By Matt Horwood, Director of Communications and Campaigns 

Despite working at akt since 2018, it still astounds me that over three decades after the charity was established, the need for our work is rapidly increasing rather than decreasing.

This applies in particular to trans young people, who made up almost half of our service users last month. 

More broadly too, the percentage of our service users who identify as trans is higher this year than for the same period last year. 

And unfortunately, it’s not just our services that trans young people are overrepresented in.

Our latest research found that, before becoming homeless:

  • Almost two thirds of trans young people were stopped from expressing their identity by family members. This was 28 per cent higher than LGB people who aren’t trans.
  • 14 per cent of trans young people have had abusive content published about them online by family members, e.g., images and videos. This was 10 per cent higher than LGB people who aren’t trans. 
  • 17 per cent of trans young people we spoke to had been forced to do sexual acts by family members.

And while experiencing homelessness:

  • 70 per cent of trans young people experienced physical health problems. This was 12 per cent higher than LGB people who aren’t trans.
  • 46 per cent of trans young people struggled to keep or find a job. This was six per cent higher than LGB people who aren’t trans.
  • 62 per cent of trans young people found it hard to maintain or develop relationships. This was nine per cent higher than LGB people who aren’t trans.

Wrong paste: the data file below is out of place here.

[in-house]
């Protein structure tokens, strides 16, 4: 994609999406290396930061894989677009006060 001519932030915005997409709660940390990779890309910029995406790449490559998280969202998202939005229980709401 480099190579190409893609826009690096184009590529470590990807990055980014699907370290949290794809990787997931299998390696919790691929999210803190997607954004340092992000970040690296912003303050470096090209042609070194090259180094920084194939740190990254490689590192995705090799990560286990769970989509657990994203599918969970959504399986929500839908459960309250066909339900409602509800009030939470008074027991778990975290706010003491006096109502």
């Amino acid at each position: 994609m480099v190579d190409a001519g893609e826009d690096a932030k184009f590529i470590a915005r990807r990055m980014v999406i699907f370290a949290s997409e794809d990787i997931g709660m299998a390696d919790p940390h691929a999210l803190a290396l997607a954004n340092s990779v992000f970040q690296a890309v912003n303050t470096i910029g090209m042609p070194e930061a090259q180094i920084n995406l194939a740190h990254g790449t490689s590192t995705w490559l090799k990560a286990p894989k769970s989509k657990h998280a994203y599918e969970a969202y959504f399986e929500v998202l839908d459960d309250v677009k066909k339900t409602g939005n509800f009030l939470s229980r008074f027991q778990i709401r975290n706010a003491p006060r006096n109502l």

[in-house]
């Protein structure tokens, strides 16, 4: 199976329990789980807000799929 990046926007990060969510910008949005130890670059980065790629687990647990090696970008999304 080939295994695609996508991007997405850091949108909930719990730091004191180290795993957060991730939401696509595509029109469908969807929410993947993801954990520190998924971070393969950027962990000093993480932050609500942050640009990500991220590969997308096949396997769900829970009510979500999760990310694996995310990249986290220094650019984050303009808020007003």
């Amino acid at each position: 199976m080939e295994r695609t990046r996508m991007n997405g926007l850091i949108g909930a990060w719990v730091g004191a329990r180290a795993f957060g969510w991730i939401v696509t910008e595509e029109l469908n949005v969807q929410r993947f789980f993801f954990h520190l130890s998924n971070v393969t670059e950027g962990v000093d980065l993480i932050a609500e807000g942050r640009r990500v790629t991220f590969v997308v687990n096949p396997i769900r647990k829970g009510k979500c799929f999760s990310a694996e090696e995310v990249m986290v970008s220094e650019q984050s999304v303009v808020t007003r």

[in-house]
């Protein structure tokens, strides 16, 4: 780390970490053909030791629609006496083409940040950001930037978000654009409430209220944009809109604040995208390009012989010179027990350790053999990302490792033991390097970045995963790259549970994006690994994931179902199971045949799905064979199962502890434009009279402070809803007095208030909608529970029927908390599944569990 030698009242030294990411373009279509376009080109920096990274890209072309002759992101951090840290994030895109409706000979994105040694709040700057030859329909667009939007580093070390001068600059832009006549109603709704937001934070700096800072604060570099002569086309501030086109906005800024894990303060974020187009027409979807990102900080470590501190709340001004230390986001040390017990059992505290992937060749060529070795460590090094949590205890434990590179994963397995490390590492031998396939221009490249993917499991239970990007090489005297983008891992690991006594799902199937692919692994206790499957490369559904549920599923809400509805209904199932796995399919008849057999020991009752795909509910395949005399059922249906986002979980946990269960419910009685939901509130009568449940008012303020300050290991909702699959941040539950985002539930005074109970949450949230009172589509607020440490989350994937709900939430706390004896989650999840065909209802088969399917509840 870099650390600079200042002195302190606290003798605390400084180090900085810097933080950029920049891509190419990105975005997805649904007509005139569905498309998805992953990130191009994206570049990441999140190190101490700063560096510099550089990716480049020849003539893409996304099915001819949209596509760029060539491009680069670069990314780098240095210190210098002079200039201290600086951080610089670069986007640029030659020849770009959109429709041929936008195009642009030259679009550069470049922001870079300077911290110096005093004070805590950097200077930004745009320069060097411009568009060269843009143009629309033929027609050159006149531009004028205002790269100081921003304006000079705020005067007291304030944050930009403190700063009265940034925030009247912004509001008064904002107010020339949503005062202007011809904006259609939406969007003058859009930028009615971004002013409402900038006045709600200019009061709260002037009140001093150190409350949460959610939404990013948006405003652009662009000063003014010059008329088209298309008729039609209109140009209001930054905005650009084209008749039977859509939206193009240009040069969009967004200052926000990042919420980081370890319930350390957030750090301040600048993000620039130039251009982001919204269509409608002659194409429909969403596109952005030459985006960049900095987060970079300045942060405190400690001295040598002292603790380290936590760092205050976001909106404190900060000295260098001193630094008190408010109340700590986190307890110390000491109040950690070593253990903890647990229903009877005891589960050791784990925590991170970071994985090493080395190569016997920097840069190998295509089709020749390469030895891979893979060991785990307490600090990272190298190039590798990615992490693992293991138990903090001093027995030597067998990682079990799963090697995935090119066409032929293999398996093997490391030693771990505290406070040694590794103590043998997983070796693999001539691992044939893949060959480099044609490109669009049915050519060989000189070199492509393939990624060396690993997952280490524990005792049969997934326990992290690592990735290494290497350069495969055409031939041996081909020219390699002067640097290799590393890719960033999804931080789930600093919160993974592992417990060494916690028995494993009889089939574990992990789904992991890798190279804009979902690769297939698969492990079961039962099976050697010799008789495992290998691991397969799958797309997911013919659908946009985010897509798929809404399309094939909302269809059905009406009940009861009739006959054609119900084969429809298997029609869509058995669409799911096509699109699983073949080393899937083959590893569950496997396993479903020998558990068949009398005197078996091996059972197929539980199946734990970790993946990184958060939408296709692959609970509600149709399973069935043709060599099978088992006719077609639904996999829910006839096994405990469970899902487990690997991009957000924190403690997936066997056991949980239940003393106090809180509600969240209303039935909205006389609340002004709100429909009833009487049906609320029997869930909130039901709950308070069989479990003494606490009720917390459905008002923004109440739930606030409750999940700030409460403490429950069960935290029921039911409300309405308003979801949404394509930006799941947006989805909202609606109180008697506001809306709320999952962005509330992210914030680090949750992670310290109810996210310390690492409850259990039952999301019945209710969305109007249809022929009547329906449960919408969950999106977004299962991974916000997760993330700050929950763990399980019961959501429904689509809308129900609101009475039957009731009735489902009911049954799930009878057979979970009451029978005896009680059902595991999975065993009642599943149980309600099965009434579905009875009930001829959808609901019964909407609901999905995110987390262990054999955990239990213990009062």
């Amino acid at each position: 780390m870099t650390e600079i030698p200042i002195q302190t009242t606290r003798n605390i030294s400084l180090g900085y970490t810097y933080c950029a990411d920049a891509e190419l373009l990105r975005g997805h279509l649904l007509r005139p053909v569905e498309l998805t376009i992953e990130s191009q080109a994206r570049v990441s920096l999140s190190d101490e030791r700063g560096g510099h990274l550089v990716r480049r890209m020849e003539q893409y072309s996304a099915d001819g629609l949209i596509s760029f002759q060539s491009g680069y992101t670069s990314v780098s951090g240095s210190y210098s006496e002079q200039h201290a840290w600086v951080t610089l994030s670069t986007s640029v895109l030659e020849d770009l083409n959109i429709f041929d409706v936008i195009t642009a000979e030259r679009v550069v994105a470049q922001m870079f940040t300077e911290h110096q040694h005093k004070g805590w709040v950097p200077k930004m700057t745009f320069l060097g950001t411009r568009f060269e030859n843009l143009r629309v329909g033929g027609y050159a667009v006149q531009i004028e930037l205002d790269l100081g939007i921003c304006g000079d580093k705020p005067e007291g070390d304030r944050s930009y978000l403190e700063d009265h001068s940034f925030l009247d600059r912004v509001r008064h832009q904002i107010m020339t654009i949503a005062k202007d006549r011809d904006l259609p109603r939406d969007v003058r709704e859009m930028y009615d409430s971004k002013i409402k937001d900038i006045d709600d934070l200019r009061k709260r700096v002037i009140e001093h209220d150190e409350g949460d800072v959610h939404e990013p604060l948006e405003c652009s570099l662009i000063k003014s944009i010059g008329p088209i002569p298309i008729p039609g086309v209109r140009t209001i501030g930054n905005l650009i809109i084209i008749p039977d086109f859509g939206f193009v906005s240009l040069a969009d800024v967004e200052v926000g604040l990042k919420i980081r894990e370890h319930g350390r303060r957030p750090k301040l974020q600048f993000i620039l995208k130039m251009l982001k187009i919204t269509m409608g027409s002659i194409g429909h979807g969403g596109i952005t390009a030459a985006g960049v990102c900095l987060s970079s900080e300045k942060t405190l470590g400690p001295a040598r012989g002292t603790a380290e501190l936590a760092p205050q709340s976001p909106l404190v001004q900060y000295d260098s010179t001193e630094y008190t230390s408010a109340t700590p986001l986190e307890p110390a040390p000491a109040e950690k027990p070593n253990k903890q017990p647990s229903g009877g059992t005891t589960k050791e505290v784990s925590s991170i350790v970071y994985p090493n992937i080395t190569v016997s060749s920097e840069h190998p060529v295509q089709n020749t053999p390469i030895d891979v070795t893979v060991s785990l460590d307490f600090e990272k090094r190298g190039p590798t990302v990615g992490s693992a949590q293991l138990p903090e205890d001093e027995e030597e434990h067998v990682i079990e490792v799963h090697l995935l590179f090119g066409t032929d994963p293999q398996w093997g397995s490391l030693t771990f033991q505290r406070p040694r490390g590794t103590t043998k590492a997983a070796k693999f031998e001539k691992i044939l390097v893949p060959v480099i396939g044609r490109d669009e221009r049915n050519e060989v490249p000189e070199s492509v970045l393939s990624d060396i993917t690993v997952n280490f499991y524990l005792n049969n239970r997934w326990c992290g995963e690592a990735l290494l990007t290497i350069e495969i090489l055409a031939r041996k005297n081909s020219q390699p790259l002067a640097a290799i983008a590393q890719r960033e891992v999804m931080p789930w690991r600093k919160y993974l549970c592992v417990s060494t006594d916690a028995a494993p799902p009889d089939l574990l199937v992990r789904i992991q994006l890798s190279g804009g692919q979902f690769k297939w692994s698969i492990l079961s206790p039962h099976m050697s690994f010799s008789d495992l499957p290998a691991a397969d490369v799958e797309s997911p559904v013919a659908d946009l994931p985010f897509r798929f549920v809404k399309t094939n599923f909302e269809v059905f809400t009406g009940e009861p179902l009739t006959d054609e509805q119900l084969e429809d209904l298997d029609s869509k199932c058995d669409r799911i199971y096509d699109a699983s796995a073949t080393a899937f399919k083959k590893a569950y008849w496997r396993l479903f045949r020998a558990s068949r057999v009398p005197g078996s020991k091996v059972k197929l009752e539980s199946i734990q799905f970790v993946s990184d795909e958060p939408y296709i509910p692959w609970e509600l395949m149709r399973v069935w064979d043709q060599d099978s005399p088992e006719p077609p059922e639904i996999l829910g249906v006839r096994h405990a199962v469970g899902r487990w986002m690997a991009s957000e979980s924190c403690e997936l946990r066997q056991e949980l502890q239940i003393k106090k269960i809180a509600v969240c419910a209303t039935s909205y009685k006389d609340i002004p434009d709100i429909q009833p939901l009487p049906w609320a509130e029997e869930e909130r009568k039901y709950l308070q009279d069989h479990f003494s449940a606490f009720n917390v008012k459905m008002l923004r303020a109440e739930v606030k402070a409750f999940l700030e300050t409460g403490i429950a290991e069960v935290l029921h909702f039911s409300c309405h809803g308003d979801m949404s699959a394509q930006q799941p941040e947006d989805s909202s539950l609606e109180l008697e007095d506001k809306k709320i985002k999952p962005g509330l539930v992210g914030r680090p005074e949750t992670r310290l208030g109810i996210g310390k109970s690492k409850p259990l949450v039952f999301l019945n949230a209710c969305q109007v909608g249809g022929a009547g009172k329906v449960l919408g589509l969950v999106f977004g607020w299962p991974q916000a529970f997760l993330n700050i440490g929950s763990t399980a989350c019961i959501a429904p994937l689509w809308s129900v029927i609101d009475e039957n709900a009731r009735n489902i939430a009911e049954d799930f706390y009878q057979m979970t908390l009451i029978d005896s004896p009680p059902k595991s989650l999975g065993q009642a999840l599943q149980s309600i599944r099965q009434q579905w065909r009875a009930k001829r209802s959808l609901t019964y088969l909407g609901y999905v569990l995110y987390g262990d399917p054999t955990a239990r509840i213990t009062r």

• Almost half of trans young people experienced transphobia (43 per cent), or dead naming (40 per cent) when accessing support from a local authorities or homelessness charities.

While disturbing, those numbers might not come as a shock.

Trans people have faced a huge spike in vitriol and violence in recent years, in our national media, online and in their everyday lives.

Given this, it’s no surprise that so many trans young people continue to face abuse, rejection or are kicked out of home by the people who are meant to be there no matter what. 

And so now more than ever, it’s vital we do all we can to best support trans people, especially the most marginalised and vulnerable, like the young people akt supports.

Last week, thousands of people came together in London, marched and held space to celebrate trans lives and protest for their liberation. 

This week, Mhairi Black MP delivered a powerful Pride speech on the urgent need for trans allyship. As part of this, she highlighted the fact that research continues to tell us: the majority of LGB folk very much support trans rights. This coordinated hate comes from a minority of people.

Pride month might be over, but as individuals we should all be thinking about how we use our own platform or position to better support trans people. For example, hanging up a trans flag at work, including your pronouns in your email signature or donating to vital services that are there for the trans community. 

We can only hope that, by this time next year, there will be less trans young people facing homelessness and in urgent need of support. 


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